Aging and Training- Get Ready to be Surprised!

Written by: Drew Schultz, Personal Trainer and Kinesis Instructor, O2 Fitness Falls/540


We often assume that because one ages, that he/she will not perform as well as years past. A colleague of mine, Danielle, who is one of our most knowledgeable personal trainers at O2 Fitness Falls, posed the question a while back: is it because we age that we may get weaker, or because we think we should be backing off on intensity that causes us to feel/perform weaker?

Fitness is Explainable!

Not uncommonly, what we see/experience seems to defy what the textbooks tell us- this is true in many areas in life, but in fitness it is explainable. Adaptation. I will declare that the best performing trainees/clients I have the pleasure of working with are in their sixties. Why? Because these individuals adapt, set new goals, and train smartly.

When one has exercised regularly for years, it becomes harder to seemingly make progress. The body has had plenty of time to adapt. When one is new to exercise, or changes their mode of exercise, guess what? Progress, or positive adaptation. There are numerous people in their sixties who have been taking Kinesis now for years- and one couple are avid half-marathoners (having run five in one year a couple years back!) There is a retired couple in their sixties who are avid skiers and cyclists, and in recent years completed several 75 mile rides- and just completed their first 100!

We often see marathoners who are more mature, and when they started later in life their body didn’t know the difference-it was if they had dormant potential all these years. At the same time, there are others who started young, but years of cumulative damage have taken their toll.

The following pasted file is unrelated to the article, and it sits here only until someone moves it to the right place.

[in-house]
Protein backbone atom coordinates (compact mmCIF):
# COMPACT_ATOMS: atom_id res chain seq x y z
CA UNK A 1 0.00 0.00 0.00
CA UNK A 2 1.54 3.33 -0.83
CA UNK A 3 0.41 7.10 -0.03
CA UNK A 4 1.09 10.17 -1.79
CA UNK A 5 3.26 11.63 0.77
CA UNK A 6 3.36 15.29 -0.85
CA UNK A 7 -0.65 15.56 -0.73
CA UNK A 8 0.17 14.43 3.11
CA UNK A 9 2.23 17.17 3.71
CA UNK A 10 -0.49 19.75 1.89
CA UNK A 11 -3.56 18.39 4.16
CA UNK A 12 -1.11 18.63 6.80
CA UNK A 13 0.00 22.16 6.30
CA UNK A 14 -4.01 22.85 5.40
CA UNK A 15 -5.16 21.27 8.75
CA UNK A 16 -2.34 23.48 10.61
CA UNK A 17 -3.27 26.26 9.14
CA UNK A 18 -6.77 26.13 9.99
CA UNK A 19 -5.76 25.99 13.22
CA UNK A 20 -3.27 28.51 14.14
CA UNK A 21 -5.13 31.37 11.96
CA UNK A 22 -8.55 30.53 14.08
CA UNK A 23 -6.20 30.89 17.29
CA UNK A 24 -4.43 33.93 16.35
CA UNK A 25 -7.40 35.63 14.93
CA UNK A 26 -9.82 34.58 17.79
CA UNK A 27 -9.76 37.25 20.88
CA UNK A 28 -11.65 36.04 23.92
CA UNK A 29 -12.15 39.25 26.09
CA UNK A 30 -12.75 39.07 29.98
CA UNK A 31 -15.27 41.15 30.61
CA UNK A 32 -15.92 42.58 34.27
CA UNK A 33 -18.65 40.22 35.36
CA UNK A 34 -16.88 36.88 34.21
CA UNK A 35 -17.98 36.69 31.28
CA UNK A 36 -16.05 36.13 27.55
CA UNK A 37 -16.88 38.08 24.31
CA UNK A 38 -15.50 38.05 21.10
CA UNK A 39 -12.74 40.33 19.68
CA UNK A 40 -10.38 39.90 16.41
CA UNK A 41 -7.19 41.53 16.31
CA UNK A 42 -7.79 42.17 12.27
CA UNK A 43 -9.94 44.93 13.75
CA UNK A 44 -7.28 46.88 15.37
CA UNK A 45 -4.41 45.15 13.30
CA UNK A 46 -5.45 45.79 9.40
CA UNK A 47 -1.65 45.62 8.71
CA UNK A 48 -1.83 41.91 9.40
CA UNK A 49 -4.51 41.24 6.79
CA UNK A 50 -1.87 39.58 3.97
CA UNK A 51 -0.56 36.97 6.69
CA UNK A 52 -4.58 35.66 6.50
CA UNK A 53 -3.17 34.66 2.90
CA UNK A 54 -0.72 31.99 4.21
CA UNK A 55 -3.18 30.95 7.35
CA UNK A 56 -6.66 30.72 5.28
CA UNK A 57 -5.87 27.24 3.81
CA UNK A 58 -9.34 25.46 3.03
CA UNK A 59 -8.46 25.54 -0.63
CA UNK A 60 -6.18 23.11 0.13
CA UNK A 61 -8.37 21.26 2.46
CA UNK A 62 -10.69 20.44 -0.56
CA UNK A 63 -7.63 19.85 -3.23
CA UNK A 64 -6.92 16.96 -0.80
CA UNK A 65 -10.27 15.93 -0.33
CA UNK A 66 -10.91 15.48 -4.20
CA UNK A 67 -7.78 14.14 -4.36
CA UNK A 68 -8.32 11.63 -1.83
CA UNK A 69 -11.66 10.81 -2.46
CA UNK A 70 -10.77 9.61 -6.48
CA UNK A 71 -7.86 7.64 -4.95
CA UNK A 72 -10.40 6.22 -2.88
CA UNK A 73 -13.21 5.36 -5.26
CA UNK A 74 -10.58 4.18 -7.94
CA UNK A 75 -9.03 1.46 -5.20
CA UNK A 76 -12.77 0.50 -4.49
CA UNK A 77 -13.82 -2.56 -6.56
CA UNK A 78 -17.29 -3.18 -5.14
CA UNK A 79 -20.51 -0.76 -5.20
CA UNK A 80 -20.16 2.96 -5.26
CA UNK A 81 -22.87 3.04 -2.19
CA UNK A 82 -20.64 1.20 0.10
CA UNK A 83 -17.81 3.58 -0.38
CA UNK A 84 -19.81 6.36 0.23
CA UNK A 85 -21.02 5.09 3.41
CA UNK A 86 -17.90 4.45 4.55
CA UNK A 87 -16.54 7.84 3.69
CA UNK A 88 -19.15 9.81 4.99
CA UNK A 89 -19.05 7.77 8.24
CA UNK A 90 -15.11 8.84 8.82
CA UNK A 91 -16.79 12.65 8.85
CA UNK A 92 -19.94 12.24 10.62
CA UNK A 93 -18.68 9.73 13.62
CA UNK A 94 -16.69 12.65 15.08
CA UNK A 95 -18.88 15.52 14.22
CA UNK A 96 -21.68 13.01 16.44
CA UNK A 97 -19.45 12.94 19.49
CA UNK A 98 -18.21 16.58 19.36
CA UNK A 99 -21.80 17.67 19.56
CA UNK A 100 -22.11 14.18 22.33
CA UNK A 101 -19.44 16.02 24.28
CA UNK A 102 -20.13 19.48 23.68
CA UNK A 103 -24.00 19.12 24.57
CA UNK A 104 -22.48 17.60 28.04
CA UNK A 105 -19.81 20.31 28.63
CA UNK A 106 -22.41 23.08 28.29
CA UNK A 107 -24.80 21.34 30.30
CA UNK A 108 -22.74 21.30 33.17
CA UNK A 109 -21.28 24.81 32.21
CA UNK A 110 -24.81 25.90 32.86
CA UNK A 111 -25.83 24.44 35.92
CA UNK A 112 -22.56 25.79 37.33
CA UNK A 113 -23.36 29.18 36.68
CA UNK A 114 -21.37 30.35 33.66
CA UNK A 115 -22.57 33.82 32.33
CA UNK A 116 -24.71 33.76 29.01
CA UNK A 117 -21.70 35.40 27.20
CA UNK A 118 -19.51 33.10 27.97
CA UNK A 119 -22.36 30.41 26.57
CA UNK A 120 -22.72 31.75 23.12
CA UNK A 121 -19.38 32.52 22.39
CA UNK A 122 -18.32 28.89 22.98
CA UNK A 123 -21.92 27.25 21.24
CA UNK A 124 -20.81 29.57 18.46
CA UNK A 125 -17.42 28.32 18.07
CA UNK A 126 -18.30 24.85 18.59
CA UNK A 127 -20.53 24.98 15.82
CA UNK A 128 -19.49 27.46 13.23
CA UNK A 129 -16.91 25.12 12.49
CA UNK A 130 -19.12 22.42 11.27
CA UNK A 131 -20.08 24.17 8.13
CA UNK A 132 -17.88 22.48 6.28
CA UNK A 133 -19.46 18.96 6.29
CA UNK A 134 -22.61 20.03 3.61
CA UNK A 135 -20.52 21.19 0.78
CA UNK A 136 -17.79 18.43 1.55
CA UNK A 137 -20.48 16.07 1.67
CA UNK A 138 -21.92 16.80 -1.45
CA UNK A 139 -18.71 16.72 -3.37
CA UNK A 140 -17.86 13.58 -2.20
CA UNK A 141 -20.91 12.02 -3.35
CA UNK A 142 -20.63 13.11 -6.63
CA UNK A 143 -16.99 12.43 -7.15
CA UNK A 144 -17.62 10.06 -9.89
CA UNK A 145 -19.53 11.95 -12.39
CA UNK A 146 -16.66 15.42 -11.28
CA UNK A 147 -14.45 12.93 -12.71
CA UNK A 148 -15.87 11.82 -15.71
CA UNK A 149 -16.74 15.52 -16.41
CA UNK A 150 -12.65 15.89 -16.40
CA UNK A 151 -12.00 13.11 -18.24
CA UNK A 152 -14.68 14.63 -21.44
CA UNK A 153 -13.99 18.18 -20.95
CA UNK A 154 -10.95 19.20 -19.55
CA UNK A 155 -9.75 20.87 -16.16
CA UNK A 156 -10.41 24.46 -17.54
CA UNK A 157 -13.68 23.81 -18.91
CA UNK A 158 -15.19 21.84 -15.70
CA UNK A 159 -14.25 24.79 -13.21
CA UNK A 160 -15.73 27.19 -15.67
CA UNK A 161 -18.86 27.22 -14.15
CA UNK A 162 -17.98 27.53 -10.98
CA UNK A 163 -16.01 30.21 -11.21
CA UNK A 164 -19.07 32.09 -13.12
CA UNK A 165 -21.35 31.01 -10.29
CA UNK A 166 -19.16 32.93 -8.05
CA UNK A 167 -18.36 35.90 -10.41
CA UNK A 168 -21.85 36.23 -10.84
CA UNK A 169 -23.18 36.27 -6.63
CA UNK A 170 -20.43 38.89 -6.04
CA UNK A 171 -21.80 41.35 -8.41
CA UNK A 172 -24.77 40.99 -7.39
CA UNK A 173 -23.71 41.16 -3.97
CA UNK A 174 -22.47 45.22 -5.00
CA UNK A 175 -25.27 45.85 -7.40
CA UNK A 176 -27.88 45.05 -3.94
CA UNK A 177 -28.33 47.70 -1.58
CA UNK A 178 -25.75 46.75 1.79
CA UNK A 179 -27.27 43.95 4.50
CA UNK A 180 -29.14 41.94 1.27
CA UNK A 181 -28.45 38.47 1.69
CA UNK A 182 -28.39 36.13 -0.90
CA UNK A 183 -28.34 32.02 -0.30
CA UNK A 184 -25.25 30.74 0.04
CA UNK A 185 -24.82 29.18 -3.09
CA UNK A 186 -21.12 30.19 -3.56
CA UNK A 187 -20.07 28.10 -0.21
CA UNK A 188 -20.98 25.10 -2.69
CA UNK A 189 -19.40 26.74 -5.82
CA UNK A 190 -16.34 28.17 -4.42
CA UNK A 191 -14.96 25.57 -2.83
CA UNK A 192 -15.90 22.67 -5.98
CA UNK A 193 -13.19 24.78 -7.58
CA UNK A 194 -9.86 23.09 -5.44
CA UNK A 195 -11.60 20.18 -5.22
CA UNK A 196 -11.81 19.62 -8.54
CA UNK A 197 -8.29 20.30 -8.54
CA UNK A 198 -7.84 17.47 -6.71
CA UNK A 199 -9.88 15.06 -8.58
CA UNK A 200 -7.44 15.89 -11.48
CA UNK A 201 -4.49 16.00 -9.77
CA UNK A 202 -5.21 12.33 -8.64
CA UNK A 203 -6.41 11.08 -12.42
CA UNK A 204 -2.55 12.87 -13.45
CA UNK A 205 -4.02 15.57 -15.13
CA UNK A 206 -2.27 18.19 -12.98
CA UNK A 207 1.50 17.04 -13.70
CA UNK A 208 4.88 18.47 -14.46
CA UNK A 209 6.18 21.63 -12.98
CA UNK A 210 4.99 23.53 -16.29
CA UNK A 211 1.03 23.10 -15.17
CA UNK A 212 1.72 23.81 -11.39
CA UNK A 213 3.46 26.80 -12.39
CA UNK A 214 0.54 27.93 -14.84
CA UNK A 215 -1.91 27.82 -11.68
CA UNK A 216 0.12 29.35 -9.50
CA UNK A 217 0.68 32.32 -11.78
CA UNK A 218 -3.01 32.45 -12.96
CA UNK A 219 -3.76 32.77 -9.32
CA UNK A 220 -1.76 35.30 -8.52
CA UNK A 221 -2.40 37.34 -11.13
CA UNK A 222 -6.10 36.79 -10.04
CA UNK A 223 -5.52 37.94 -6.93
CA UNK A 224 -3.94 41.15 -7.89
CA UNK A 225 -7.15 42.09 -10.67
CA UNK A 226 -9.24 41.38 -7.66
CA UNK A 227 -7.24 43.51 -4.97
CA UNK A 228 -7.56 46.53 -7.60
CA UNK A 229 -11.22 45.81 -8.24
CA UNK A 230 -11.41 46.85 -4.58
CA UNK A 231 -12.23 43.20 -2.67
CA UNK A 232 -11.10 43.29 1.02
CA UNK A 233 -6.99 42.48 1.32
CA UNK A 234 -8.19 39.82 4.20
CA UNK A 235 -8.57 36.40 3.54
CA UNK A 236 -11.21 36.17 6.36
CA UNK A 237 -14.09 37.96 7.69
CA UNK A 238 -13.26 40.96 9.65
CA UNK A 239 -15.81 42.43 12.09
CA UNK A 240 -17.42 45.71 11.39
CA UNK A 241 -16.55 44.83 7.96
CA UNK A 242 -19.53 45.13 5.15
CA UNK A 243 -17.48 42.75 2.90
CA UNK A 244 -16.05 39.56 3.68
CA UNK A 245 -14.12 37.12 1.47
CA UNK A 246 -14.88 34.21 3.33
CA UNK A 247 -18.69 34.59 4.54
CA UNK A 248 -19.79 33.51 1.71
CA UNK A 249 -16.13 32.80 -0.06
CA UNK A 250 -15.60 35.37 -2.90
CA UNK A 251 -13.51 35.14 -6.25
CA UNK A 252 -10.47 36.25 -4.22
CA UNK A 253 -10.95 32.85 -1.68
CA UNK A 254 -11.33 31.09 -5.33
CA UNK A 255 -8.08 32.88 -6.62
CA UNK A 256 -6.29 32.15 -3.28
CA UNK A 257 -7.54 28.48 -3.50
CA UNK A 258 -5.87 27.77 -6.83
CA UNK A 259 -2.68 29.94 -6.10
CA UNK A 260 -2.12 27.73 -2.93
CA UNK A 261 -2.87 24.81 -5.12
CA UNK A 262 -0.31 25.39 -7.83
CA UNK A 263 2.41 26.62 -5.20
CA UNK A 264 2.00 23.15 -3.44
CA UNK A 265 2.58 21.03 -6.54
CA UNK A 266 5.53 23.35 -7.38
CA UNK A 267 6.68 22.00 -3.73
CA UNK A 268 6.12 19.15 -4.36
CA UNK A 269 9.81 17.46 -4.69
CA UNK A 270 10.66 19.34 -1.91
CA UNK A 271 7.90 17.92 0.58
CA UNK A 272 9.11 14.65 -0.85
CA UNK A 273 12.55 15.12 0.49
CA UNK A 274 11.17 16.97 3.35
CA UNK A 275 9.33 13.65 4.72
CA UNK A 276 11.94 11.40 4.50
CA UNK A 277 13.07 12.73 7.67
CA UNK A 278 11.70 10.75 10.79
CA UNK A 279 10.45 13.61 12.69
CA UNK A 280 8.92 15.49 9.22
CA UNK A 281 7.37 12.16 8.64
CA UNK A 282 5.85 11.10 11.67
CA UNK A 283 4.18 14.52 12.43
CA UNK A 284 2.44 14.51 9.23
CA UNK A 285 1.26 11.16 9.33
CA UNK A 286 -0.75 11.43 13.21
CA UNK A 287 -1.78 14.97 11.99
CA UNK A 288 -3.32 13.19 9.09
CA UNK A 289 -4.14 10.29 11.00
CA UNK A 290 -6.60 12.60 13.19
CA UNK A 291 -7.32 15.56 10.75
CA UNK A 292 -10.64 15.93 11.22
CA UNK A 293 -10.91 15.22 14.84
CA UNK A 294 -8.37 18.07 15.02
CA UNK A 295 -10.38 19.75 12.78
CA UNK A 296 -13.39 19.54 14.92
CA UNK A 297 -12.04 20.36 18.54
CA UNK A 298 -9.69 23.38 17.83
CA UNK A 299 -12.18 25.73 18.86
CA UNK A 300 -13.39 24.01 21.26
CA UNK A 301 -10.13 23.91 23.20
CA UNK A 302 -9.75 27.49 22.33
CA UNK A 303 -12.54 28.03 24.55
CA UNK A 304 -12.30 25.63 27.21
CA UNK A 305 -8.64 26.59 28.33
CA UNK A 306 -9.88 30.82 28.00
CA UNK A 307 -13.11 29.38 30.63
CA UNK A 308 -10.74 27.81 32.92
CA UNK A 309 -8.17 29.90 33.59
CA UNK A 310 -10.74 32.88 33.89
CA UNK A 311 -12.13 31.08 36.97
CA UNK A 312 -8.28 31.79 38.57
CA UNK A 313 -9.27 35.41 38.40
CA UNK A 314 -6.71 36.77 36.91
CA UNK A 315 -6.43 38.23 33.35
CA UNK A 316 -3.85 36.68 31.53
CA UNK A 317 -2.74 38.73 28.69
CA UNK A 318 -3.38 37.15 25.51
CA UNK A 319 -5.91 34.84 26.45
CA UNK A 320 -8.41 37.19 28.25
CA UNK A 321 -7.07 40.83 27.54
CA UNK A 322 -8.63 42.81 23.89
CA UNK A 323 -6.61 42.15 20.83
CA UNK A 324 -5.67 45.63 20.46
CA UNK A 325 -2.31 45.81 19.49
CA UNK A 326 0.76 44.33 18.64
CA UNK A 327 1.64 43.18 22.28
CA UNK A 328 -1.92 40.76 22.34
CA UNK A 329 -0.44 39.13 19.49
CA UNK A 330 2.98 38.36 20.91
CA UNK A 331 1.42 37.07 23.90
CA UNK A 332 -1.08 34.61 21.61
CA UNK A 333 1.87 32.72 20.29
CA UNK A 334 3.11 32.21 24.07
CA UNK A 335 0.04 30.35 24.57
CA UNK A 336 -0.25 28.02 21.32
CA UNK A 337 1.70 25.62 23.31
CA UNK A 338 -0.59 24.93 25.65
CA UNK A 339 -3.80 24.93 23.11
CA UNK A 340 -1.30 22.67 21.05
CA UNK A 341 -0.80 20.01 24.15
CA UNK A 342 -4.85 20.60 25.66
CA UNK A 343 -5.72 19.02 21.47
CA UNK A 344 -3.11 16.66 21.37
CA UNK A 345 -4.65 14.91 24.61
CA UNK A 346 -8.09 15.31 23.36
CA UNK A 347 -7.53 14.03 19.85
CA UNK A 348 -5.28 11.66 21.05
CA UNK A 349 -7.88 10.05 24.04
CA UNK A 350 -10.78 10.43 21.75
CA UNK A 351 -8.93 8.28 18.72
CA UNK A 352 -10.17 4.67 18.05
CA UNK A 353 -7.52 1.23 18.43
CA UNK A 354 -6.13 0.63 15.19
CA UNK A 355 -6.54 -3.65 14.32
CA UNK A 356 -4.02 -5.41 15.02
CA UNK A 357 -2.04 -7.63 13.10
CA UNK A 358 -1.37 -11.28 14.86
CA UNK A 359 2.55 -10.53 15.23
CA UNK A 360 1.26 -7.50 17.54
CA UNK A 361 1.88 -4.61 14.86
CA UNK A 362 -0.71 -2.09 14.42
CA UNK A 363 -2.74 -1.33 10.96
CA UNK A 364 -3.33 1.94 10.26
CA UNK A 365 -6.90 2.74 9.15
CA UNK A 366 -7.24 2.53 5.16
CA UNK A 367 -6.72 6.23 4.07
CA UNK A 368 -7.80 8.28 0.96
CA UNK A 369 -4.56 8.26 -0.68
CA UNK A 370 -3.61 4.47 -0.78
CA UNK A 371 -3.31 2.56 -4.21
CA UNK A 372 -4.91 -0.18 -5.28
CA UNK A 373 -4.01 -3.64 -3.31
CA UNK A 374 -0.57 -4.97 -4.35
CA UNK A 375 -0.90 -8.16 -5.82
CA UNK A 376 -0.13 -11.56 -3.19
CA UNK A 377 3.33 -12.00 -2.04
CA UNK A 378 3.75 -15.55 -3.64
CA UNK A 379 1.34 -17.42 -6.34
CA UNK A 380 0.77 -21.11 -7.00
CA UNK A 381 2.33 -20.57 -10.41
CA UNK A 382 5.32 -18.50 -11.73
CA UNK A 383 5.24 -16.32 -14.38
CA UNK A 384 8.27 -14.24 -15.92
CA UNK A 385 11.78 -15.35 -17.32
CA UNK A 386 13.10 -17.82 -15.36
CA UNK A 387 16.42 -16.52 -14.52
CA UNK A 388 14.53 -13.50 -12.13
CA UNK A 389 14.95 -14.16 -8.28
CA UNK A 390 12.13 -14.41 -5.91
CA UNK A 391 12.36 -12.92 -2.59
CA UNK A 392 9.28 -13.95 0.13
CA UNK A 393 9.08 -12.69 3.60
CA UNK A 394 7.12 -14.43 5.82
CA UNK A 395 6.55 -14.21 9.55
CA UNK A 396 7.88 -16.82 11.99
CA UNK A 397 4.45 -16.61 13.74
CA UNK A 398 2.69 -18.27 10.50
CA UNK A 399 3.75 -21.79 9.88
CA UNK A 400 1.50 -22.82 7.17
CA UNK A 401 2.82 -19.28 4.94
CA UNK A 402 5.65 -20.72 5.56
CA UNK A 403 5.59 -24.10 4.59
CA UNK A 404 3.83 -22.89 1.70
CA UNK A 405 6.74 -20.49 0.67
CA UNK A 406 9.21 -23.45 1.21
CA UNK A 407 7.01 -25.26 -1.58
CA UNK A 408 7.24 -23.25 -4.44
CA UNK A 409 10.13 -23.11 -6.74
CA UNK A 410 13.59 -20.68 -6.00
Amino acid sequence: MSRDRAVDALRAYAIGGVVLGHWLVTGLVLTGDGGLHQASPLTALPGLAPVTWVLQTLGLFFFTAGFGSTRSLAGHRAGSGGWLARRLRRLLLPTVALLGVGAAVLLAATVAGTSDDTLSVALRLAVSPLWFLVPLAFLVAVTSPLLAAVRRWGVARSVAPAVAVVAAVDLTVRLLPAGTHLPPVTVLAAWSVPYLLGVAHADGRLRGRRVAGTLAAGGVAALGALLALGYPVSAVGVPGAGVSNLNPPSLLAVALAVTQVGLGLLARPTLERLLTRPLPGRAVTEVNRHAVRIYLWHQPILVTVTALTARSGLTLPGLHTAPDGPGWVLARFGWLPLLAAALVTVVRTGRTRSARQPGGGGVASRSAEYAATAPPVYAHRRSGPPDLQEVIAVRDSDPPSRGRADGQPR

Fitness Training Around Injuries

It is also very realistic to train around injures- and yes, because we age, body parts can be more brittle, weaker, and less apt to heal as well as in the past. Case in point- the husband in the cycling couple had an a/c separation from a biking accident- but is now stronger than ever on the incline bench press. We found that other angles were not as friendly on the shoulders. Other individuals with specific injuries or circumstances may find the opposite is true. This same person also suffered a herniated lumbar disk while on a ski trip. Within five months, he could hold an incline plank on a stability ball for four and a half minutes!

Whatever age you are, there is always progress to be made. It just takes the right approach. Remember the main components of fitness: strength, cardiovascular, flexibility, and balance. Are you focusing on some of these more than others? How is your posture? Are there any past injuries you feel may have limited you in your workouts? We can sit down with you and help you set goals and a game plan of how to safely achieve them.

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